In Delaware, a felony is any crime that may be punished by more than one year and up to life in prison. Offenses that carry a sentence of one year or less fall under the classification of misdemeanor. Read on to learn how judges determine and impose felony sentences in Delaware.
Like many states, Delaware divides felony crimes into classes. Delaware uses seven classes—classes A to G—with class A felonies being the most serious and class G felonies the least. Within these seven classes, Delaware further divides felonies into violent and nonviolent categories. The law considers all class A felonies to be violent offenses, but the remaining classes are divided between the two categories. For instance, assault is a class B violent felony, and theft over $100,000 is a class B nonviolent felony.
The law specifies a maximum sentence for each felony class. Classes A and B also carry minimum sentences that must be imposed. Below are the maximum and minimum sentences (where applicable), plus examples of offenses under each class.
Class A felonies carry a minimum prison sentence of 15 years and a maximum of life. Examples include first- and second-degree murder and first-degree rape. (Delaware law still references the death penalty, but the state's highest court found it unconstitutional.)
Class C felonies carry a maximum prison sentence of 15 years. Examples include first-degree vehicular homicide, fourth-degree rape, first-degree arson, and a seventh or subsequent DWI.
Class E felonies carry a maximum prison sentence of 5 years. Examples include prohibited possession of a firearm, witness tampering, and certain computer offenses.
(Del. Code, tit. 11 §§ 4204, 4205 (2023).)
The sentences described above are maximum sentences. Judges can generally impose any sentence up to the maximum. In Delaware, judges have a set of guidelines that assist in calculating sentences.
The guidelines look at several factors to determine an offender's sentence, including:
Using these factors, the guidelines set a presumptive (standard) sentence—the sentence that the judge must generally hand down unless the circumstances justify a different punishment. This presumptive sentence recommends the length of the sentence and how it should be served (in prison or on probation). Most often, the judge will use the recommended sentence. However, if exceptional circumstances exist, the judge may impose a different sentence.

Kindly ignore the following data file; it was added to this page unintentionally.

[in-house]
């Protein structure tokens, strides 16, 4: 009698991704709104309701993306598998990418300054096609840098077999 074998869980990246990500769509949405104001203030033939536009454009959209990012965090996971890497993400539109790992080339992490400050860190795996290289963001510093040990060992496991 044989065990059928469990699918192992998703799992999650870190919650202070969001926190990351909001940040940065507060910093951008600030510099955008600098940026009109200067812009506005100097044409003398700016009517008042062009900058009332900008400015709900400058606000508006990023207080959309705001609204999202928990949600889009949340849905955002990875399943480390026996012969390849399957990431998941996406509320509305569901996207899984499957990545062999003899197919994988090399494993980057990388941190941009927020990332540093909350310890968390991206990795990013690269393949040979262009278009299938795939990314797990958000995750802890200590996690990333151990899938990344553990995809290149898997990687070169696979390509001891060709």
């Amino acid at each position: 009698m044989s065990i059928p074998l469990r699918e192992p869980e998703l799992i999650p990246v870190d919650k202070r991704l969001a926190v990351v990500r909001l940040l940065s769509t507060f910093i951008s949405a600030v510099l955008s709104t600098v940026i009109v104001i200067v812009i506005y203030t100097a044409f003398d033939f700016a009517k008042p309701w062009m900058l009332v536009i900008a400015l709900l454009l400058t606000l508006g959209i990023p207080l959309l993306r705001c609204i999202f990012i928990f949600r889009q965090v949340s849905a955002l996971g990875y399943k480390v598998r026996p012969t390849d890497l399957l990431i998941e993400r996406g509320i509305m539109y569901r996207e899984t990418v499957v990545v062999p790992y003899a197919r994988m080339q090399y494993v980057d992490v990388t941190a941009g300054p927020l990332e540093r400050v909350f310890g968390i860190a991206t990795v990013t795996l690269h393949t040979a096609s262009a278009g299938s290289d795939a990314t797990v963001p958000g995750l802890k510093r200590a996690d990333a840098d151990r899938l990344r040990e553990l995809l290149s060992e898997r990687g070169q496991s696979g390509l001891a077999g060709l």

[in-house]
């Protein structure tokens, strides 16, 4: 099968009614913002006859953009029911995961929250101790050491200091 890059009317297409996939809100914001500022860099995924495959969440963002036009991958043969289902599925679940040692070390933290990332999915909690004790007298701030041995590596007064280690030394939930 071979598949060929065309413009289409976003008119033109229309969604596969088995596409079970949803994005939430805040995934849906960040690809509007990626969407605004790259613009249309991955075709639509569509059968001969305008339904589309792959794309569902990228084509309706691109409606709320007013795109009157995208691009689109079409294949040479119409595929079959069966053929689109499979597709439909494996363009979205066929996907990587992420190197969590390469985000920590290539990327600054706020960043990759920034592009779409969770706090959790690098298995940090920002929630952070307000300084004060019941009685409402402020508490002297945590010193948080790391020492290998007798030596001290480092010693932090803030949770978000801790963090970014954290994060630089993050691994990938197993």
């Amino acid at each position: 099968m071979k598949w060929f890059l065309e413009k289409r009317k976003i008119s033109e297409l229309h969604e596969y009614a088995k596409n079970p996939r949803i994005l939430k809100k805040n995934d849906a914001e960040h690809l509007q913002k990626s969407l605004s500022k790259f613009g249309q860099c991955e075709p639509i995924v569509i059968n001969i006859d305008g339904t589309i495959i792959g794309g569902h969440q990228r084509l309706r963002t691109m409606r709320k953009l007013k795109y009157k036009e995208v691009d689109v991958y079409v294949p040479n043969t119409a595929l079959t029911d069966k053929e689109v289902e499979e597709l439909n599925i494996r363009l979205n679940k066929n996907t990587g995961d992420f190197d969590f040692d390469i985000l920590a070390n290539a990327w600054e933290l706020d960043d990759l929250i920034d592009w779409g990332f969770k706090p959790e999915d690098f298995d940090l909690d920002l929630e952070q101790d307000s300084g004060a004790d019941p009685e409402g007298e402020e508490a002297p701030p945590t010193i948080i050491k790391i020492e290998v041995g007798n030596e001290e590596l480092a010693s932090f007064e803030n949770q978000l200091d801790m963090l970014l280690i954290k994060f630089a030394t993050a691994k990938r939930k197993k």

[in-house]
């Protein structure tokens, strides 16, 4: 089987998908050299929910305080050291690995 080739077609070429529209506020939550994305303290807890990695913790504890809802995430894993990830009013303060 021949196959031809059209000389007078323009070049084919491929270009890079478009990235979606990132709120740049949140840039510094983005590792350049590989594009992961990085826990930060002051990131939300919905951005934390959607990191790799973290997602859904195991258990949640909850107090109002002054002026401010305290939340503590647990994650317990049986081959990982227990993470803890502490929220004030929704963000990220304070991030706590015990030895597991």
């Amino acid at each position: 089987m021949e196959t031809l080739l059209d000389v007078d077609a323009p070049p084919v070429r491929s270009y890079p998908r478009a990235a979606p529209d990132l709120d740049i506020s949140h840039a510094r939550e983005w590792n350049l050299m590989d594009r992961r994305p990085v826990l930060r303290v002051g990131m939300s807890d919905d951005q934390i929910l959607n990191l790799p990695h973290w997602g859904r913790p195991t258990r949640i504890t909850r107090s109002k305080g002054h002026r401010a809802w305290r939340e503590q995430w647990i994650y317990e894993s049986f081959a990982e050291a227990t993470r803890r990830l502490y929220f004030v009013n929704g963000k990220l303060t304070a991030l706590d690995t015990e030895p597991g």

When substantial and compelling reasons exist, a judge may break from the presumptive sentence and impose an exceptional sentence above or below it. Here are some examples of exceptional sentencing factors.
Aggravating and mitigating factors. Aggravating factors may justify going above the recommended sentence. An example would be a defendant who commits a crime against a vulnerable victim. On the flip side, a judge might impose a sentence below the recommended time or impose probation rather than prison if mitigating factors were involved, such as a defendant being a first-time offender or induced by others to commit the crime.
Statutory aggravation. Certain crimes carry minimum sentences that must be imposed. For instance, a judge must impose a mandatory prison sentence of at least two years for a person convicted of first-degree vehicular homicide.
Habitual offenders. The law imposes harsh penalties for persons deemed habitual criminals—those who are being sentenced for a third or subsequent felony. The penalty varies depending on the number of priors and whether the current and prior felonies were considered violent or nonviolent. An offender could face a minimum sentence that is one-half of or equal to the statutory maximum for the offense. The maximum sentence can increase to life imprisonment.